Most West Nile virus infections are mild and often clinically unapparent.
Reports from earlier outbreaks describe the mild form of West Nile virus infection as a febrile illness of sudden onset often accompanied by
Approximately 1 in 150 infections will result in severe neurological disease.
In recent outbreaks, symptoms occurring among patients hospitalized with severe disease include:
Diagnosis of West Nile virus infection is based on a high index of clinical suspicion and obtaining specific laboratory tests.
Note: Severe neurological disease due to West Nile virus infection has occurred in patients of all ages. Year-round transmission is possible in some areas. Therefore, West Nile virus should be considered in all persons with unexplained encephalitis and meningitis.
Procedures for submitting diagnostic samples and reporting persons with suspected West Nile virus infection vary among states and jurisdictions. Links to state and local websites are available at www.cdc.gov/ncidod/dvbid/westnile/city_states.htm.
Procedures for submitting specimens to the Illinois Department of Public Health Laboratory and requisition forms can be found at www.idph.state.il.us/envhealth/wnvguidelines.htm. Go to Health Care Provider information and then click on West Nile Virus Testing Guidelines.
West Nile virus testing for patients with encephalitis or meningitis can be obtained through local or state health departments.
Refer to local and state health department reporting requirements: www.cdc.gov/ncidod/dvbid/westnile/city_states.htm
In Illinois, cases of arboviral disease, such as West Nile virus, are required to be reported to the local health department. Contact information for local health departments can be found at www.idph.state.il.us/local/home.htm.
The timely identification of persons with acute West Nile virus or other arboviral infection may have significant public health implications and will likely augment the public health response to reduce the risk of additional human infections.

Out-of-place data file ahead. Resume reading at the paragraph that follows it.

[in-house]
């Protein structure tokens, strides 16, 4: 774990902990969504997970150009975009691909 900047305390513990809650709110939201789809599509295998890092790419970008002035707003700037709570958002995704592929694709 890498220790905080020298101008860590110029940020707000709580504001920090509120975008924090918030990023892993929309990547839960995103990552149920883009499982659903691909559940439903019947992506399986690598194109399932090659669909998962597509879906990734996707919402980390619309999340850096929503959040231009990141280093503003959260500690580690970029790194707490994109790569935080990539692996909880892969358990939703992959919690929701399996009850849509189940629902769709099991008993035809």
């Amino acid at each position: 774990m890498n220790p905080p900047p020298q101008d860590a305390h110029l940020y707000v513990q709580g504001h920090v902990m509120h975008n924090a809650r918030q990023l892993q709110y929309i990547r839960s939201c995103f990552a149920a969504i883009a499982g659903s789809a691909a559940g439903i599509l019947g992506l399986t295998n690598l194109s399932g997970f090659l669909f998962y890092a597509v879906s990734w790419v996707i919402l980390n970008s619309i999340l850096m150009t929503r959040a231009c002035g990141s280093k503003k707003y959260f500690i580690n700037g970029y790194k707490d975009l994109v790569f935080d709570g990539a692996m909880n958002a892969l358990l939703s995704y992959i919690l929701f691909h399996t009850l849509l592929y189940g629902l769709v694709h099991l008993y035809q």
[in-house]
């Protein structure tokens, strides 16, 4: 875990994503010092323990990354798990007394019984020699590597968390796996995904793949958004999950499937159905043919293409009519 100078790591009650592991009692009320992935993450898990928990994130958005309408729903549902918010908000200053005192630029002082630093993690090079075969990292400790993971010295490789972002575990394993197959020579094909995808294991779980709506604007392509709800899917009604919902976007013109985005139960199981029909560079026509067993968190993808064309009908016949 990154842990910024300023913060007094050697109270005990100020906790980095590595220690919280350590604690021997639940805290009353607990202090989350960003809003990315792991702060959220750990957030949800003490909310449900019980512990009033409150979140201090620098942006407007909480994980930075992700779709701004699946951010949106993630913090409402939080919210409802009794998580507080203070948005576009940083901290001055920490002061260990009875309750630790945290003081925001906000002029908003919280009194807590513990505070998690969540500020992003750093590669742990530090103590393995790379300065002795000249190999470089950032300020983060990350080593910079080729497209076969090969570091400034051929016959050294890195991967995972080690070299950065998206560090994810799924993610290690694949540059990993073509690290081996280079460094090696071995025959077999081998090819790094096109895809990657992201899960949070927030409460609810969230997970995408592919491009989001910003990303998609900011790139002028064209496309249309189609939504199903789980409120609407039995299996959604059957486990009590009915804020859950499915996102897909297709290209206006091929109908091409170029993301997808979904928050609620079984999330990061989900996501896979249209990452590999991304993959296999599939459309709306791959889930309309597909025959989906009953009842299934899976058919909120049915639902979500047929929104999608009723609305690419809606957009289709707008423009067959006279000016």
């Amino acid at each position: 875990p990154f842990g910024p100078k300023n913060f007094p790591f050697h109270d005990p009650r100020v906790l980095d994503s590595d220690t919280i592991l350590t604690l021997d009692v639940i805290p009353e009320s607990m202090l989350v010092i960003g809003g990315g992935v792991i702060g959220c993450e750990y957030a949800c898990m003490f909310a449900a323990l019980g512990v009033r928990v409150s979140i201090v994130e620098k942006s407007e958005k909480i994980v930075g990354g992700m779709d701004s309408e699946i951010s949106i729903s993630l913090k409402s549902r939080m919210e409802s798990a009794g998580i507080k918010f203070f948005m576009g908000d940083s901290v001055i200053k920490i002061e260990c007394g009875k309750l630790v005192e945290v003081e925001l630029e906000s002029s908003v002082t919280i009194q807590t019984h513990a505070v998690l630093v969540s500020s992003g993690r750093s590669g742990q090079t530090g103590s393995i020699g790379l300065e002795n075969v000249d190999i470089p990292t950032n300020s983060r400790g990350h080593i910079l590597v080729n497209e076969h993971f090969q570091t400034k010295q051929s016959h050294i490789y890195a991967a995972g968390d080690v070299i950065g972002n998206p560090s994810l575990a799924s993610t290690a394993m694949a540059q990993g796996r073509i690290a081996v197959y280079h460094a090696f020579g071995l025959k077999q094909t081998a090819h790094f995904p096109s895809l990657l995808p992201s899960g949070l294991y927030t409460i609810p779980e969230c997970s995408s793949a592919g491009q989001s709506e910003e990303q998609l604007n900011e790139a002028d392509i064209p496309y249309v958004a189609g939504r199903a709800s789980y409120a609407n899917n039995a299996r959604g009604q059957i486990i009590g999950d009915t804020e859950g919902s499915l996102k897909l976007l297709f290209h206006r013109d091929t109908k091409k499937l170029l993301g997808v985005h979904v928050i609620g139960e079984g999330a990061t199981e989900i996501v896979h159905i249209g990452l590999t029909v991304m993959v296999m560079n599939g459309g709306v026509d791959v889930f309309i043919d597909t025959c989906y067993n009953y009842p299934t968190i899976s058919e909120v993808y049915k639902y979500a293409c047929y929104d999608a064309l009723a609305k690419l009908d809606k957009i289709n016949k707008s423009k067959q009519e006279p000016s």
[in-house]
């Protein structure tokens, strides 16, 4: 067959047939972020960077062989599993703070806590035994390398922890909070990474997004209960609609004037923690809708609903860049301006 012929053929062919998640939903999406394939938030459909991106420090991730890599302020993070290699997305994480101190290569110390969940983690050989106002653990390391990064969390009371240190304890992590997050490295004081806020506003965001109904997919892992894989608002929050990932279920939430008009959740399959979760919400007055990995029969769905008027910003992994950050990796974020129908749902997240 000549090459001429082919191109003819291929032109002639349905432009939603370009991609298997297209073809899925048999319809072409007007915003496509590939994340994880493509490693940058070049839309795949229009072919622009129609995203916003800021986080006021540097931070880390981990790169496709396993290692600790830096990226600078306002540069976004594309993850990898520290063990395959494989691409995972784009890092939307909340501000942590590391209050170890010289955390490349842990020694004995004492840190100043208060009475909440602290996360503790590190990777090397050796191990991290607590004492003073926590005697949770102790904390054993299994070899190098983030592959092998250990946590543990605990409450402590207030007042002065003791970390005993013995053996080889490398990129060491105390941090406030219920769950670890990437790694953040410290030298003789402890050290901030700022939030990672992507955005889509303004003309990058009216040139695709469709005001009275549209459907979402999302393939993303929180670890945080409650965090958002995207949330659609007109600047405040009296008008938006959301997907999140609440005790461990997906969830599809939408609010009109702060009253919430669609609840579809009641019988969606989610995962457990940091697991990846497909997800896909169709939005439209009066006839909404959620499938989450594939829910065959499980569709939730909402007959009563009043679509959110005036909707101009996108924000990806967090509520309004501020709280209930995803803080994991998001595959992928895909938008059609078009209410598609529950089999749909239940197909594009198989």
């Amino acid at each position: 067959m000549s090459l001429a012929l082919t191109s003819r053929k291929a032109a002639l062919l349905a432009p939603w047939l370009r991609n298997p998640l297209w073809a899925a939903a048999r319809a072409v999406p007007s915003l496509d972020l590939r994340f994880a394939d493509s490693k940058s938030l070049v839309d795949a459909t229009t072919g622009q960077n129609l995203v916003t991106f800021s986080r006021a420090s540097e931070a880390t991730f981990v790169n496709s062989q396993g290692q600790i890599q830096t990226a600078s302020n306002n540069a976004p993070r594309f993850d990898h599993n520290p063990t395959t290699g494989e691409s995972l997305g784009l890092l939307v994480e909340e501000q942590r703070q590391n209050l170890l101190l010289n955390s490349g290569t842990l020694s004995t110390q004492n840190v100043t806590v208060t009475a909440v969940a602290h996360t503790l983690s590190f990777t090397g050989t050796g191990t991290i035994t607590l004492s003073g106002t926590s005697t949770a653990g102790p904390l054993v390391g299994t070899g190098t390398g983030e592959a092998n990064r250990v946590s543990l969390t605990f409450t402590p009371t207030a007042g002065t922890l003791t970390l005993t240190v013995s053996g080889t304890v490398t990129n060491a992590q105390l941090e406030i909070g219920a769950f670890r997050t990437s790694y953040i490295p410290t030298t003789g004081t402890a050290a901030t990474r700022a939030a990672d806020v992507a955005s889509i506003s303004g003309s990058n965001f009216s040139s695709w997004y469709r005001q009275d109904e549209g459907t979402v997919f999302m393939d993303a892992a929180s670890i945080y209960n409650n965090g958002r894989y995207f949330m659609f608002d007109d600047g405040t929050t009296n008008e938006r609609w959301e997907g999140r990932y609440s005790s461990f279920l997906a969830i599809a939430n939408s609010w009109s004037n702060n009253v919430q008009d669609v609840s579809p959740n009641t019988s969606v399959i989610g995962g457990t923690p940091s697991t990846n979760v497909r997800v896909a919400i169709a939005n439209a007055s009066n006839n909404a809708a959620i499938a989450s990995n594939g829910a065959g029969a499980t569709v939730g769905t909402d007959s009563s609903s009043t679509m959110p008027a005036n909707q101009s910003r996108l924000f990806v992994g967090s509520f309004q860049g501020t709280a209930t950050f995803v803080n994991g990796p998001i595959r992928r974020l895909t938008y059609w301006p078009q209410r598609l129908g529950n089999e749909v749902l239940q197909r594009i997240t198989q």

Among patients in recent outbreaks
Treatment is supportive, often involving hospitalization, intravenous fluids, respiratory support, and prevention of secondary infections for patients with severe disease.
Ribavirin in high doses and interferon alpha-2b were found to have some activity against West Nile virus in vitro, but no controlled studies have been completed on the use of these or other medications, including steroids, antiseizure drugs, or osmotic agents, in the management of West Nile virus encephalitis.
For additional clinical information, please refer to Petersen LR and Marfin AA, "West Nile Virus: A Primer for the Clinician [Review]," Annals of Internal Medicine (August 6) 2002: 137:173-9.
For clinical and laboratory case definitions, see "Epidemic/Epizootic West Nile Virus in the United States: Revised Guidelines for Surveillance, Prevention, and Control, 2001,"at www.cdc.gov/ncidod/dvbid/westnile/surv&control.htm
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